Daily" appeared seven years earlier, October 5,
The first issue of "The Gazette and Daily" in tab-
loid format appeared on April 1, 1943.
The paper pursues an active editorial policy and
keeps its readers conscious of community conditions
in need of improvement.
WORK NBC Network
The broadcasting studios of WORK are conven-
iently located in the heart of York at 13 South Beaver
Street. Visitors find much of interest "back-stage."
They see how the news comes in by teletype; they
watch operations in the control room and witness
actual broadcasts. They note how every program is
timed to the split second. Electrically synchronized
clocks in each room and studio keep everyone in-
formed of the time at all times.
The station broadcasts regularly 17 hours out of
every 24 and on many occasions, when there is news
of unusual interest, the station stays on the air for
the entire twenty-four hours.
More than a dozen times a day the news is given
over WORK, either by local announcers from ma-
terial furnished over the wire of United Press, or by
nationally-known commentators and analysts from
all parts of the globe.
Many local programs are given each day to sup-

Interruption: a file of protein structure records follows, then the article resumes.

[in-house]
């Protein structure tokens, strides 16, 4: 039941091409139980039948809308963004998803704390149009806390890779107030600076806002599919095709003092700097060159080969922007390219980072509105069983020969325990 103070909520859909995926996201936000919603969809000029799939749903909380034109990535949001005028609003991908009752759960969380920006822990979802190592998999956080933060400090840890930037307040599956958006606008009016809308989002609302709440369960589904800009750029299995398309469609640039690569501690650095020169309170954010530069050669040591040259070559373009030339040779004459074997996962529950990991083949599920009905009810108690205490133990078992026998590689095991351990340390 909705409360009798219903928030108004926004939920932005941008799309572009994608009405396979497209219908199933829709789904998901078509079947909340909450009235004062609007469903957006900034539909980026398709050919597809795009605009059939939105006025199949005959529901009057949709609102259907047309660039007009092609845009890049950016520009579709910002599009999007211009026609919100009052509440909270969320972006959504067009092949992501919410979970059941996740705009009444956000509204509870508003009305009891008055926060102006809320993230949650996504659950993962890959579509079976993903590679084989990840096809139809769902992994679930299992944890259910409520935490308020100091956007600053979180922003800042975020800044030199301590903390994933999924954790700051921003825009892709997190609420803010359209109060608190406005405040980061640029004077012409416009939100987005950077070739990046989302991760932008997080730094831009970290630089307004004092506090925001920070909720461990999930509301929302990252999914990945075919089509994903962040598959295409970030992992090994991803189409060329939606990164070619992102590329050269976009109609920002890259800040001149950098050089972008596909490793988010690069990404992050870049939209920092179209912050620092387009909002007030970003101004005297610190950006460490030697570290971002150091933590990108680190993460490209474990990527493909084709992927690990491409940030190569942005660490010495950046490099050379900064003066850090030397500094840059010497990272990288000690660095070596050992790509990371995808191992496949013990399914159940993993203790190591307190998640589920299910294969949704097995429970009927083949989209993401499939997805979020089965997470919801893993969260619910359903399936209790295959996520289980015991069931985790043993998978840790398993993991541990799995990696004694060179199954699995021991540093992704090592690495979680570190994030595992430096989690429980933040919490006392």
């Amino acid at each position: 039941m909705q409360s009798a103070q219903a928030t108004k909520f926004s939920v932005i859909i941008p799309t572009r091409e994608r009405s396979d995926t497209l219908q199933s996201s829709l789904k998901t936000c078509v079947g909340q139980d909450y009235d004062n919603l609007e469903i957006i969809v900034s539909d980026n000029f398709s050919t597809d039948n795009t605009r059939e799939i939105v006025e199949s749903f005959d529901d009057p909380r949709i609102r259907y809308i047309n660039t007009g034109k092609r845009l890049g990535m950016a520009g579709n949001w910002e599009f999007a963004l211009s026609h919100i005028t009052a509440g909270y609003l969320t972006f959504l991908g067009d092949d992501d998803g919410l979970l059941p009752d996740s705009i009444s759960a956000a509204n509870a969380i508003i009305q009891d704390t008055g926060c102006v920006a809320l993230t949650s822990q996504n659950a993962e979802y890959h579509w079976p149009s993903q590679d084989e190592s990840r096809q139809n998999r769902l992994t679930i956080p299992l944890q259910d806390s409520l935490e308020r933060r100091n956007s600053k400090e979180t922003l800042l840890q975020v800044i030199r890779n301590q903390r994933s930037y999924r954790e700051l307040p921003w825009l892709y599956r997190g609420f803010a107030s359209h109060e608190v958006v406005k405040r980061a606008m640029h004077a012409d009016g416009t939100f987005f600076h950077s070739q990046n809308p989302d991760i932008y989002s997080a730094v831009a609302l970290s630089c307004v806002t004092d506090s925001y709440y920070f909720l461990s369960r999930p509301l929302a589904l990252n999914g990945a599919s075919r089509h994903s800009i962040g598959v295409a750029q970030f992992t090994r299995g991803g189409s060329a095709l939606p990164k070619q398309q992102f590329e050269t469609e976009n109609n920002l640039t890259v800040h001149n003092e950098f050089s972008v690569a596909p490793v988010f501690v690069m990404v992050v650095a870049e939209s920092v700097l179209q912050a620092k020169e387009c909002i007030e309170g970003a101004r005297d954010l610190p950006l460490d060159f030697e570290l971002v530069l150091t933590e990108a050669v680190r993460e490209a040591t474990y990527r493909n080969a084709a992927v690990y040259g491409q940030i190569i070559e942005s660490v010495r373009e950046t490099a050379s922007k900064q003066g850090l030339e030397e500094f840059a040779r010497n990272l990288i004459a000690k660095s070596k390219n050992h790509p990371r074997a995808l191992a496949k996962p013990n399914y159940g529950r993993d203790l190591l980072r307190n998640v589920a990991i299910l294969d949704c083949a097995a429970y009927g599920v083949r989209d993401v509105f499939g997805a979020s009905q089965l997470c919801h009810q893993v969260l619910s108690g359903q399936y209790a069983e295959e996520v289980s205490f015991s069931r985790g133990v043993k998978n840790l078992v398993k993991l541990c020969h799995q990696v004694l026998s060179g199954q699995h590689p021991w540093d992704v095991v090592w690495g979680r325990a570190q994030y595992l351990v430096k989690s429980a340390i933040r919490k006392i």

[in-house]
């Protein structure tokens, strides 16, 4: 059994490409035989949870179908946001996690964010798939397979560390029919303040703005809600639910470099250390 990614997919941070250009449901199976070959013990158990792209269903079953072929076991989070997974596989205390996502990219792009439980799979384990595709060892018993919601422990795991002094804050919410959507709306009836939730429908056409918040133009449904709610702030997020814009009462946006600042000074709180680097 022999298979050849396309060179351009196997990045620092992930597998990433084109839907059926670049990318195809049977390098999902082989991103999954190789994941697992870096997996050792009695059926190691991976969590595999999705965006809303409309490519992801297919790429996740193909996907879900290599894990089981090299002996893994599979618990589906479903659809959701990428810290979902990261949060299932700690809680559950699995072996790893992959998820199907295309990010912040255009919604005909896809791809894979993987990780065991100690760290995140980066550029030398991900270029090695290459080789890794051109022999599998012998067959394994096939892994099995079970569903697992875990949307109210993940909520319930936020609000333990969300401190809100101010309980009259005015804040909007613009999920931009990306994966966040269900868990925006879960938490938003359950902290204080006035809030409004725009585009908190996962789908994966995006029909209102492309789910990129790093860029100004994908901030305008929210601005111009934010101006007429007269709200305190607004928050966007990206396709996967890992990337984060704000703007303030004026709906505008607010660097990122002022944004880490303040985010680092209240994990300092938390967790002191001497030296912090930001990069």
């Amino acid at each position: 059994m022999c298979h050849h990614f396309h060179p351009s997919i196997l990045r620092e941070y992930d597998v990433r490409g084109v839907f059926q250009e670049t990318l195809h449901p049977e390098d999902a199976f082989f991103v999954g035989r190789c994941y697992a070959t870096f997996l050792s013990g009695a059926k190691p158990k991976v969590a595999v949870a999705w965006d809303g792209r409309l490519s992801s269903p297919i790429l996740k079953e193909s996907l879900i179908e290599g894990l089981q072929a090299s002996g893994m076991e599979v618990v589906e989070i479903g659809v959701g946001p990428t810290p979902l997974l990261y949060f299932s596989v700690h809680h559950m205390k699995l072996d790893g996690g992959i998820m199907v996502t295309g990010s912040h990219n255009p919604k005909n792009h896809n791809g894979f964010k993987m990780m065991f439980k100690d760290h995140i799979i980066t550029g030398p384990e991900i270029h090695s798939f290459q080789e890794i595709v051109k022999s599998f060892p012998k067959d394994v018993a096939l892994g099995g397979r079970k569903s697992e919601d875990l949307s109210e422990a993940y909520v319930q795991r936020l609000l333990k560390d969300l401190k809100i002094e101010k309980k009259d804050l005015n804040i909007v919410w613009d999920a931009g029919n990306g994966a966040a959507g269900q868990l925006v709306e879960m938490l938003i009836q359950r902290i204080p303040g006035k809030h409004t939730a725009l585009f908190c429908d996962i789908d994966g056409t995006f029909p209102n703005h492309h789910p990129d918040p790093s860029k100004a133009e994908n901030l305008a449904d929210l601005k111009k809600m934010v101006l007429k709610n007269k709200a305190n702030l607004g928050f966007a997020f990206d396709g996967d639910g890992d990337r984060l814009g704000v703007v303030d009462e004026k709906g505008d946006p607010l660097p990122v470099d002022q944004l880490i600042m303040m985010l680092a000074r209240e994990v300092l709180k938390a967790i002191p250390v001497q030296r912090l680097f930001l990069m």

plement the top shows presented by the National
Broadcasting Company and the Mutual Network.
WORK was York's first radio station and during
its thirteen years of existence it has given freely of
its air-time to civic organizations such as the Red
Cross, the Salvation Army, the Boy Scouts, the York
Ministerial Association, and the Farm Bureau. It has
also played an active part in War Bond Drives, Sal-
vage Campaigns, Recruiting Services, etc.
WORK'S one-thousand watt transmitter is lo-
cated five miles west of York on the Lincoln Highway.
Built and operated to meet the needs of the dy-
namic community it serves, WSBA, York's newest
and most modern radio station, is located a short
distance north of the city along the Susquehanna
Trail. Developed under the personal supervision of
Louis J. Appell, the station went on the air Septem-
ber 1, 1942, and, in the relatively short time since
that date, has firmly established itself in the cultural
and business life of the area.
W S B A is a 1,000-watt station, at present operat-
ing from sun-up to sun-down on a regional channel
frequency of 900 kilocycles. Its studios, transmitter,
and offices, which are housed in a modern building
of Colonial architecture in keeping with the tradi-
tions of the community, form a unit unsurpassed in
plan, design, and equipment by any station of its
class in the East. It is affiliated with the Blue Network.
Since its initial broadcast, Radio Station WSBA
has consistently maintained a policy of public ser-